Winter Springs may be getting new water treatment plants amid a potential $60 million overhaul to the city’s aging wastewater system.
“I think I’m comfortable in saying this will be the single biggest capital expenditure that this city will enter into (with one project) for the next 40 or 50 years,” City Commissioner Kevin Cannon said. “So we’ve got to get this right.”
City engineers discovered this summer that storage tanks inside the city’s current system had rusted far more than anticipated, leading to a hurried effort to save the system. City officials launched a search for an outside firm to help redesign and modernize Winter Springs’ wastewater treatment, choosing Carollo Engineers, Inc., which specializes in water and wastewater systems.
“The city is in serious need of replacing (its) water treatment plants,” Mayor Kevin McCann said. “We’ve brought in nationally and internationally recognized consultants to help in the selection process.”
At Monday’s Winter Springs City Commission meeting, two of Carollo’s engineers talked about the future of the city’s wastewater system while taking questions from the Commission.
The conversation centered on whether the city would pursue a more expensive Advanced Wastewater Treatment system, which cuts down on harmful discharges into the groundwater in the area.
Advanced Wastewater Treatment or AWT is a legal definition for a higher level wastewater treatment system in Florida, said Brian Graham, a vice president with Carollo.
An AWT system isn’t legally required in Winter Springs, but that may be a question of when, rather than if, the city will eventually be required to comply with that standard, Graham said.
“It came about in the ”80s when the state was looking to protect the Tampa Bay area, but it’s evolved to be pretty much statewide,” he said. “We expect that pretty soon it will be the de-facto standard for Florida.”
Part of the AWT system proposed Monday would include a biological system that breaks down nitrogen and phosphorus so that it’s not introduced into groundwater.
“This is a living and breathing biological process that’s used in systems all over the world,” Carollo infrastructure design manager Scott Richards said.
“Essentially it just means it’s very high-quality water,” Graham said. “These standards are for mainly protecting the environment, so we don’t impact the groundwater, springs, streams, rivers in Florida.”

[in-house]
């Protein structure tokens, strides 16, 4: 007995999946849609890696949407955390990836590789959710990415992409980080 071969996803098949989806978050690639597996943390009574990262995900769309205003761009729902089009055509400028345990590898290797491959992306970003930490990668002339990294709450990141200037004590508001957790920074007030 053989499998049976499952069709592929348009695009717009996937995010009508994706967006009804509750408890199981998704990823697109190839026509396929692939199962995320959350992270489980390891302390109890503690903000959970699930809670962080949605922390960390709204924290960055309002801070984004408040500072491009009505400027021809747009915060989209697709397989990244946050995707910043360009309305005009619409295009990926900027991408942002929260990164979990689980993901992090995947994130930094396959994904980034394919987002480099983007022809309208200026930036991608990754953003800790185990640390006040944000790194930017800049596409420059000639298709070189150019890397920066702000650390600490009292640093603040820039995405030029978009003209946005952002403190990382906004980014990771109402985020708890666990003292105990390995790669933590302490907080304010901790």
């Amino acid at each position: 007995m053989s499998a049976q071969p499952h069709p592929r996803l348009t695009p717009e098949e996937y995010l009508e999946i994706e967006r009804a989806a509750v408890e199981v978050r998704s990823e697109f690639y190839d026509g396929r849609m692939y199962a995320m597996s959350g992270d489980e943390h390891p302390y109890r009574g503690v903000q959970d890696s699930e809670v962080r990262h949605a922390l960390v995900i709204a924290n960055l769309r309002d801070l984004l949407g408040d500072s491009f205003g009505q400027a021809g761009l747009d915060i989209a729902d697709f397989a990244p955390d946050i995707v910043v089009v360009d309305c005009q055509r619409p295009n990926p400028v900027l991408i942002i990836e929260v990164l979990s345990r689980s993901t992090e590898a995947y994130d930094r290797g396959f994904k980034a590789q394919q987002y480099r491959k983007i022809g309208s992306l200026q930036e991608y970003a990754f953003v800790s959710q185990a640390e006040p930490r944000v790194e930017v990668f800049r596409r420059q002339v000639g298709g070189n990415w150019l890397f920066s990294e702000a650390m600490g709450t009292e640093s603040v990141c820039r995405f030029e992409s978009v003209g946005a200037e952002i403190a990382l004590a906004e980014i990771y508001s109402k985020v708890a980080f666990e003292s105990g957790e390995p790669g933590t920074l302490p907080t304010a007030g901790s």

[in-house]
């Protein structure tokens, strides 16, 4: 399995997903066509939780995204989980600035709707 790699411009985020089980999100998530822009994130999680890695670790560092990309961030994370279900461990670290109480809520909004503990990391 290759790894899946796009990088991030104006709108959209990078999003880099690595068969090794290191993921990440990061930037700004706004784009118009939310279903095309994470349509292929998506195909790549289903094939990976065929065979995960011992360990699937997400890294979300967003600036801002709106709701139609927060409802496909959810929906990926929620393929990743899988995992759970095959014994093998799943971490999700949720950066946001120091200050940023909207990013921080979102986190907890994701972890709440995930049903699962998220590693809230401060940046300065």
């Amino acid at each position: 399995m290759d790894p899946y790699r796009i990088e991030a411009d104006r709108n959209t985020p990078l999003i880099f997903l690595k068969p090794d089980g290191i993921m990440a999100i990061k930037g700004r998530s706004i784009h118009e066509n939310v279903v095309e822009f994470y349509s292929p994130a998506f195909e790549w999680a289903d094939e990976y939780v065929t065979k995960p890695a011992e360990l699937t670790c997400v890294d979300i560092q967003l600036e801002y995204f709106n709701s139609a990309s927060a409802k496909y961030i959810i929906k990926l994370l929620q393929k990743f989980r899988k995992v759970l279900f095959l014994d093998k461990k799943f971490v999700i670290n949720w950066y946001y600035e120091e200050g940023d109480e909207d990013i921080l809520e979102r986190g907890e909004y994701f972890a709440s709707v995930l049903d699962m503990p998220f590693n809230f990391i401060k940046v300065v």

At least one of the systems discussed would require use of a proprietary biological process that includes the city having to regularly purchase specialized bacteria from The Netherlands or elsewhere. That prospect raised some eyebrows on the Commission.
“So you’re saying we’d have to buy those bags of bugs, that technology, over the life of these plants,” McCann said.
That would add to the cost but also improve the quality of the water being discharged from Winter Springs.
The city has dealt with discharge issues of its own over the past eight months, with the Florida Department of Environmental Protection confirming that the city had spilled more than 2,000 gallons of partially treated or untreated wastewater during the spring and summer.
Those spills may have been the result of neglected maintenance, which city commissioners and staff have said occurred over the last more than a decade as the city’s aging facilities have been “crumbling” internally.
“I’m guessing that if we had done this 10 years ago it would have been significantly cheaper,” Commissioner Rob Elliott mused to Richards.
“With the cost of materials, yes,” he said.
The project will reach its next phase in March, according to Public Works Director Jason Nordberg, at which point the city will have a narrowed-down list of two wastewater system options to choose from.
At the soonest, “if we’re pushing the gas pedal to the floor,” Richards said, the project would take three years to complete.